Scientists at the National Physical Laboratory in England recorded the shortest day in history last June 29 - 1.59 milliseconds less than the standard 24 hours.

Scientist Leonid Zotov told CBS News, "Since 2016 the Earth started to accelerate. This year it rotates quicker than in 2021 and 2020." Zotov and his colleagues believe that the Earth's tides caused the fluctuation.

Data taken from the International Earth Rotation and Reference Systems Service shows that the year 2020 had 28 of the world's shortest days on record since atomic clocks were developed. The shortened days are reported to be caused by the Earth's rotation which continues to speed up compared to its average in 2021.

Scientists are not entirely certain as to what caused this phenomenon and what this trend might mean for the Earth's future. This occurrence could signal the beginning of a period of shorter days on Earth.

Seattle Times reports that current competing hypotheses include the prevalence of earthquakes and other seismic activity, ocean circulation, movement within Earth's molten core and climate change whose melting of glaciers affects shifting weight pulls on the Earth.

While the continuing increased rotation of the Earth and milliseconds long decrease might seem irrelevant to some, one possible implication of the increasing shorter-than-usual days is the existence of a negative leap second. Where leap years contain an extra day, a negative leap second would mean that clocks would skip one second.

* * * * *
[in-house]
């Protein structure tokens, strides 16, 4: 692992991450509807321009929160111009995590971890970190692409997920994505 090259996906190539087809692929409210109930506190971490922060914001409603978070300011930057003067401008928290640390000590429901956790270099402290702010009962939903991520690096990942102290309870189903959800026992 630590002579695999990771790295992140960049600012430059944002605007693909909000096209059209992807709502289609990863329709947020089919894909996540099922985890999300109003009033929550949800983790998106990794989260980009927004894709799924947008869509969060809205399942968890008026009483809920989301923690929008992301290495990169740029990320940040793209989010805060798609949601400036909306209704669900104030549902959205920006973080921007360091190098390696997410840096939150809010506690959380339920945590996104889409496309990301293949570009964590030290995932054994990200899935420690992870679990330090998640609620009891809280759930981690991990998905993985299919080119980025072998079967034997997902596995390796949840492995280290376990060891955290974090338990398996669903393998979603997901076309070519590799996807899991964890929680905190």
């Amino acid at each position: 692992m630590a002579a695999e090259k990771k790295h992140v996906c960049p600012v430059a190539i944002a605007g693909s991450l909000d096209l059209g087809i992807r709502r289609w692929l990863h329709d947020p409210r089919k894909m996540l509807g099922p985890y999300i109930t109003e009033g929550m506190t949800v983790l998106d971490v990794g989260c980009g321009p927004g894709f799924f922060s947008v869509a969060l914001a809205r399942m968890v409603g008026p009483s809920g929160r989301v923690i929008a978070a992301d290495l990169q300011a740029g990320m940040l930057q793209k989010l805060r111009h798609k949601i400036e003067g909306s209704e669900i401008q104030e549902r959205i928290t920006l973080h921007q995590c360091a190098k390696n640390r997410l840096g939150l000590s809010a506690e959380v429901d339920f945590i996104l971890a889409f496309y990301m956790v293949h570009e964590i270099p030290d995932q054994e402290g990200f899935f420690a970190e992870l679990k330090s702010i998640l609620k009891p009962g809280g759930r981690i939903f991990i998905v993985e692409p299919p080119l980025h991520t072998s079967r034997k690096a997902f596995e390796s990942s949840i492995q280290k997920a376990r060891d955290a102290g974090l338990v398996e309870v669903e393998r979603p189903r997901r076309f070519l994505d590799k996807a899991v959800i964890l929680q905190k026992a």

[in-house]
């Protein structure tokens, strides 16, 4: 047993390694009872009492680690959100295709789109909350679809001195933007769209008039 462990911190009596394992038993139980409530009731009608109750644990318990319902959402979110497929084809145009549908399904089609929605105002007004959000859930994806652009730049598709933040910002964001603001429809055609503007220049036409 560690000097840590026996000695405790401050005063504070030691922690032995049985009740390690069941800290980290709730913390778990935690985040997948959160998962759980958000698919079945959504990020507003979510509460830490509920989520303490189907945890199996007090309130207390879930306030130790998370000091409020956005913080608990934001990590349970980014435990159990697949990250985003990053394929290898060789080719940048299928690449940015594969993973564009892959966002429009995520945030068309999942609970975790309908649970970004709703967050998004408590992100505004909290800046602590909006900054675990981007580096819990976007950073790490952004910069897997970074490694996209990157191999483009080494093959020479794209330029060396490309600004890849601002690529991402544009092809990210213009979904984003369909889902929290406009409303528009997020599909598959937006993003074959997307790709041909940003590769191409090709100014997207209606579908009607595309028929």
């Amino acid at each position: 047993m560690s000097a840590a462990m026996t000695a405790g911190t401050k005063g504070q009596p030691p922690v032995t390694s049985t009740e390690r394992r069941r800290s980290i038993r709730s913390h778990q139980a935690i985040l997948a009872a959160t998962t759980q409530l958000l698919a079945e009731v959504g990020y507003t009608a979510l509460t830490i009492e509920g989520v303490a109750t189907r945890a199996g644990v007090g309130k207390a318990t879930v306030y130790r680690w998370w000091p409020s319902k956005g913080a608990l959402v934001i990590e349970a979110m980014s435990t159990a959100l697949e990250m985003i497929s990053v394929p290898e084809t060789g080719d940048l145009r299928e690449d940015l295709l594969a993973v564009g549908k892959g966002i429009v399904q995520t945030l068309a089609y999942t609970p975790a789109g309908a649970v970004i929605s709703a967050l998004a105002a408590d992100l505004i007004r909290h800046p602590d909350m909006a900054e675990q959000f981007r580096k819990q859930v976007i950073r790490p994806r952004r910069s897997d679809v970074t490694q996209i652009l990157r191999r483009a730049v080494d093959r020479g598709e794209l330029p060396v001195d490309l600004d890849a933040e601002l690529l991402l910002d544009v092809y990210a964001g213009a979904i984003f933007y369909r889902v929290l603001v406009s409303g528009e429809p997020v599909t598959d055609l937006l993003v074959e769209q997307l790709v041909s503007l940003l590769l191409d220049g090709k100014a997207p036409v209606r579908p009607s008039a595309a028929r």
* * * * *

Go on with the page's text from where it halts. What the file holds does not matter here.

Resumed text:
Scientists say that the negative leap second can negatively affect current machinery and technology. Meta engineers Oleg Obleukhov and Ahmad Byagowi shared in a post that "the impact of a negative leap second has never been tested on a large scale; it could have a devastating effect on the software relying on timers or schedulers. In any case, every leap second is a major source of pain for people who manage hardware infrastructures."

While not every day is shorter, the universal way in which time on Earth is measured may need to change if this phenomenon continues to persist.

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